A Queenstown dad is fuming after an airport official grounded his kids for flying their kite near Frankton Beach.
Phil Hide was “astonished” when daughters Amelia, 9, and Hannah, 11, were ordered to haul down their kite last Saturday afternoon.
The official deemed the kite “a danger to passenger safety”.
Hide says the Queenstown Airport Corporation fire officer also warned they had already delayed an Air New Zealand flight from taking off and that other planes were sitting on the runway waiting to depart.
“A guy rolled up in an airport ute and told us to remove the kite because it was dangerous,” Hide says. “It was a bummer because we’ve been using the same spot for years and never had a problem.
“I’ve never heard the likes of it – we had to pull the string down and bugger off.”
Airport boss Steve Sanderson confirms control tower staff sent a fire officer to a grassy bank just above Frankton Beach at 3.45pm after becoming concerned about planes leaving and arriving from the Lake Wakatipu end of the runway. Sanderson also points out that by law, anyone flying the likes of kites, balloons or model aircraft without permission within a 4km radius of an airport potentially faces a fine of up to $5000.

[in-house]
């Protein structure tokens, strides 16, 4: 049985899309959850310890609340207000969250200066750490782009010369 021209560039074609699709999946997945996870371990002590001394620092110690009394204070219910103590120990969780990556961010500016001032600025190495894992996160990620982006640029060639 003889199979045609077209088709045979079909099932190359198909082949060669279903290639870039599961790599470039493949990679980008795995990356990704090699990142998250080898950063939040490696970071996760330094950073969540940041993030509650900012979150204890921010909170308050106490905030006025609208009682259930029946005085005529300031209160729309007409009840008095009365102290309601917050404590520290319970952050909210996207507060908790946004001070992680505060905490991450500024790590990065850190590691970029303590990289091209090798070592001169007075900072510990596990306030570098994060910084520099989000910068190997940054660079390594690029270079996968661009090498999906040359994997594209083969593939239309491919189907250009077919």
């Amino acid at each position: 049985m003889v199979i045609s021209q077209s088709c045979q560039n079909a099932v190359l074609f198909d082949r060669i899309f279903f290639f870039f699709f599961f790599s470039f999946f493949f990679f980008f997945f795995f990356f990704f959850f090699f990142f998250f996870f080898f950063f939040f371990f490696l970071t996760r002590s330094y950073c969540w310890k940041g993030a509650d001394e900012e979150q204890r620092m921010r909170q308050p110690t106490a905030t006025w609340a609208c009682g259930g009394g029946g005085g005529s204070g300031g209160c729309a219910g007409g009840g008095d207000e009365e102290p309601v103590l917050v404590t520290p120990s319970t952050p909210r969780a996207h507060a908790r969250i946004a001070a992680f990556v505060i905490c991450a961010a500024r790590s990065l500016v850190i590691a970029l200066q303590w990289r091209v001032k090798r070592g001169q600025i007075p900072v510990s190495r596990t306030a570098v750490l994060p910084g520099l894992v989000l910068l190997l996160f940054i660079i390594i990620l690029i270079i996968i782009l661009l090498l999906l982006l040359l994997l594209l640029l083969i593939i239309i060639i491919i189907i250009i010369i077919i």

“As a rule, we don’t usually enforce the aviation rules but unfortunately, in this isolated case, the control tower believed it was unsafe as the kite was in the flight path,” Sanderson says.
“The people involved were asked to stop flying it.”
Hide, who runs a car rental company in Queenstown, insists his kite was operating at a height of “50 metres, max”.
He’s gutted he’ll now have to take his kids elsewhere.
“When the guy from the airport pulled us up, I asked him what had changed because we’d been flying kites there for years.
“He told me it was a safety issue and said if a plane had to abort a takeoff or landing and ditch into the lake, then we would be right in the way and causing a hazard.
“He said we’d already held up one plane and there were others on the tarmac waiting to go.”
Hide adds: “I can see the guy did have a point, because if someone let go of the string then maybe the kite could then become a problem for aircraft – but why has this never been an issue before?
“It’s a shame for the kids because the bit around Frankton Beach is one of the few really good places left in the area for kites and now we’ll have to find somewhere else.”
Airport boss Sanderson says the public is generally unaware of the 4km exclusion zone.
“This would probably take in surrounding areas like Lake Hayes Estate and Quail Rise,” he says.
“But we are not draconian and usually only act if there is a perceived danger, so there will be no signs being put up anywhere banning kites.”
Sanderson adds: “We did have an occasion a few years back when the string snapped on a kite near the airport and it then became a safety hazard.
“It’s not something that’s unheard of.”